Altered mental state describes changes in the mental state, perhaps resulting in confusion, sleep-like state or lack of control over emotions. Changes in behavior and mental state are often a sign that something is wrong with your cat or dog. There are a variety of causes that can influence the mental state of your pet, such as infections or stress. In case of continuous altering mental states, it is advised to consult a veterinarian to determine the cause.
How to Recognize
If your dog or cat is exhibiting mental behavior that deviates from his or her normal awake behavior, then you are witnessing an altered mental status. There are a host of conditions and triggers that can affect pets and mental health. Once a veterinarian is able to determine whether the alteration in mental state is the result of a psychological or physiological condition, proper treatment can be sought to stabilize your pet’s overall well-being. Mental health dogs and cats may show signs of confusion, stupor, loss of consciousness, frenzied anxiety or dementia-like behavior. Transient bouts of altered mental capacity occur in pets that go through seizures. Such behavior may present as a fit that may include vocalizations while paddling with the paws. Frenzied behavior, extreme pacing, tail-chasing, snapping at flies that may or may not actually be present and standing with the head against the wall while seeming to stare at it for prolonged periods all constitute some form of altered mental health status.
Mental health dogs and cats can experience such behaviors as the result of disease that affects any part of the brain, trauma to the brain, metabolic diseases and drug toxicity. Diseases that alter blood viscosity can adversely affect pets and mental health. Mental health cats can show temporary changes in their mental state when exposed to catnip.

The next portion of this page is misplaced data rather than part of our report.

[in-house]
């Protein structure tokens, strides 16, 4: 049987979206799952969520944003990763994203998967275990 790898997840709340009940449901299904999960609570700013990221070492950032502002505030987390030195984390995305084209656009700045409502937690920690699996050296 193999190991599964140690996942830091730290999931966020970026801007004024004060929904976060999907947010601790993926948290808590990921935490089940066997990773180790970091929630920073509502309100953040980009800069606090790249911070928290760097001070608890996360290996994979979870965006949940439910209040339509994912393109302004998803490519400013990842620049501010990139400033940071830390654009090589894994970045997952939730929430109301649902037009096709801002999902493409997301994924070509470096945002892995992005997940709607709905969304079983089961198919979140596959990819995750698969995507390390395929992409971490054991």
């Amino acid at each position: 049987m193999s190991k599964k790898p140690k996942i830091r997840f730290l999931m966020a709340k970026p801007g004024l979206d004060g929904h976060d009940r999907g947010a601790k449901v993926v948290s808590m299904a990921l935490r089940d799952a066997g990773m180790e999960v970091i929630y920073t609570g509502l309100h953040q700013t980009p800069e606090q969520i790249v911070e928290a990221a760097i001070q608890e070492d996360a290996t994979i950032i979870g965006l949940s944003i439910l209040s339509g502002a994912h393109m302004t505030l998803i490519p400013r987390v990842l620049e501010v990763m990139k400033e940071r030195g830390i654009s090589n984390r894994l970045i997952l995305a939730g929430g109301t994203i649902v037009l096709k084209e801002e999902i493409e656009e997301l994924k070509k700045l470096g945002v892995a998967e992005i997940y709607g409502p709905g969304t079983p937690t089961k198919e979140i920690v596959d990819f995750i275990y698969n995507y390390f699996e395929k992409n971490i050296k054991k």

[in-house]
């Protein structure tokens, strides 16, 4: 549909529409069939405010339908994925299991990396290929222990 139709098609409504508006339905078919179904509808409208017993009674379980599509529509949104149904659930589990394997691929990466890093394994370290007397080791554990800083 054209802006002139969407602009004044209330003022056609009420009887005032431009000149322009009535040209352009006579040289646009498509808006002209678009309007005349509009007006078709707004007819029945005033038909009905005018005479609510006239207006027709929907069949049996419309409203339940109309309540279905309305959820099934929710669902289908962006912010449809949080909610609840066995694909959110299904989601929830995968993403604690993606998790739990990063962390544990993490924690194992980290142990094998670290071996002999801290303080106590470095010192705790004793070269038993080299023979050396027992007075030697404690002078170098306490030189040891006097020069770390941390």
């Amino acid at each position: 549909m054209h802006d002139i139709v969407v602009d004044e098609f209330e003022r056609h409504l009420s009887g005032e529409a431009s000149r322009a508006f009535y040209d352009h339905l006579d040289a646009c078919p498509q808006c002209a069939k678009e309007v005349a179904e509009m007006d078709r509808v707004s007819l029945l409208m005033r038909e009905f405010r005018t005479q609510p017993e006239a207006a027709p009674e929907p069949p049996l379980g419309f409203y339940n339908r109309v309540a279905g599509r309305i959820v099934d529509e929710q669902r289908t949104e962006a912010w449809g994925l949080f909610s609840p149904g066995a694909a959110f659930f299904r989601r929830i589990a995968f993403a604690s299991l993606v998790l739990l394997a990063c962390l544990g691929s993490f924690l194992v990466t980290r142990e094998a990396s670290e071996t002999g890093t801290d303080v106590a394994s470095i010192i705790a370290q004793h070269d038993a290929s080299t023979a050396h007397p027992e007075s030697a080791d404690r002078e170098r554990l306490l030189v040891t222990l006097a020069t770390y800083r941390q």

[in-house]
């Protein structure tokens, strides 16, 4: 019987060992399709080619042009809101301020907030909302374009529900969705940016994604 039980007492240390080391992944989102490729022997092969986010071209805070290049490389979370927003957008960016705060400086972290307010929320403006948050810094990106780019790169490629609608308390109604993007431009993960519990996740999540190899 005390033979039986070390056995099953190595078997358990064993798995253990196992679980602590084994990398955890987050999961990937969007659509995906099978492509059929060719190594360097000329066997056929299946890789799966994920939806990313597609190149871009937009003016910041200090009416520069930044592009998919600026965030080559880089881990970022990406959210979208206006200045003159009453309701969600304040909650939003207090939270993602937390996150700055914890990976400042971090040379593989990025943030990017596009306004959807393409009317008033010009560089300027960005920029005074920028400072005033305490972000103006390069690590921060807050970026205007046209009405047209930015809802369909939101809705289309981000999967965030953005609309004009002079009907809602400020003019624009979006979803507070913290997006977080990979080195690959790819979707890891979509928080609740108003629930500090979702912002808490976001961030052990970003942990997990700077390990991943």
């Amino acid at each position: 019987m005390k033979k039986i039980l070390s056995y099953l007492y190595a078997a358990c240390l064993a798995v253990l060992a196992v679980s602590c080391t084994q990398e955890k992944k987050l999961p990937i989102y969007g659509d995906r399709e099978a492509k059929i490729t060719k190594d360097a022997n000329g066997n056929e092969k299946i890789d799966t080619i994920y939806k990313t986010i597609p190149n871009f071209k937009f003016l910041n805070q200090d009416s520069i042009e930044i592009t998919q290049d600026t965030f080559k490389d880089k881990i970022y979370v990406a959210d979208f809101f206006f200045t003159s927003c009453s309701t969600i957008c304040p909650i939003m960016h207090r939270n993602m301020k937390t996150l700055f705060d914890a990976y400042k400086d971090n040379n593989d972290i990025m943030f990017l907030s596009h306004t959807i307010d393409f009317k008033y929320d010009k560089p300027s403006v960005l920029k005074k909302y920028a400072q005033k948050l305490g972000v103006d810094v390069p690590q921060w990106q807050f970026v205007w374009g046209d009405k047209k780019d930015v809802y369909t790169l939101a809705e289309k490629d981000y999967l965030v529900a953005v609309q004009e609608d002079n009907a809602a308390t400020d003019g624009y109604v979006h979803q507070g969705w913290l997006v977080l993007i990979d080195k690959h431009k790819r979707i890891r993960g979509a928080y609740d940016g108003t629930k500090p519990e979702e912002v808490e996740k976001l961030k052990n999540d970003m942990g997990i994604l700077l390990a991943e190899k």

If you ever notice unusual behavior in your pet that he has never carried out before, have him evaluated by a veterinarian. In addition to thoroughly reviewing the medical history of your dog or cat, the veterinarian will take a history of your pet's activities prior to the unusual behavior. He will proceed with a physical examination, check your pet’s neurological reflexes and evaluate blood pressure. If the described unusual behavior sounds like a seizure, blood tests may be run to rule out epilepsy. Blood panels will check organ function and blood cell counts to rule out metabolic diseases and evaluate blood viscosity. Once these conditions have been ruled out, a diagnostic imaging scan of the brain and an analysis of the cerebrospinal fluid may be recommended.
Mental health cats and dogs suffer from psychological conditions that can also result in changed behavior, including compulsive disorders and separation anxiety. While these conditions typically do not result in seizure activity or loss of consciousness, they may produce some of the other symptoms that are seen in pets that suffer from changed mental states. Such signs include excessive pacing, compulsive licking or grooming, persistent vocalization, excessive panting or drooling and tail chasing.
The following are some neurological conditions that can cause changes in behavior in mental health dogs and cats: Brain tumors and other cancers that have metastasized into the brain, Epilepsy, Encephalitis, Hydrocephalus, Trauma to the brain or spinal column, and Degenerative cognitive dysfunction (senility). Blood tests will rule out some potential metabolic conditions and blood disorders that can incite changes in mental status in mental health cats and dogs: Diabetes, Hypoglycemia, Kidney disease, Liver disease, Hypothyroidism, Polycythemia, Hyperlipidemia, and Leukemia. Other potential causes for changes in mental state include dietary thiamine deficiency and Rocky Mountain spotted fever.
Treatment for mental health cats and dogs depends on the cause of mental changes. If a metabolic disease is confirmed, then treatment is aimed at curing or regulating the disease. Drug therapy will be helpful for some conditions, such as epilepsy and hypertension. If a brain condition is suspected, consultation with a board-certified veterinary neurologist will be recommended. Treating pets and mental health may require behavior modification techniques and drug therapy in cases of compulsive disorders or anxiety.
Altered Mental State Affects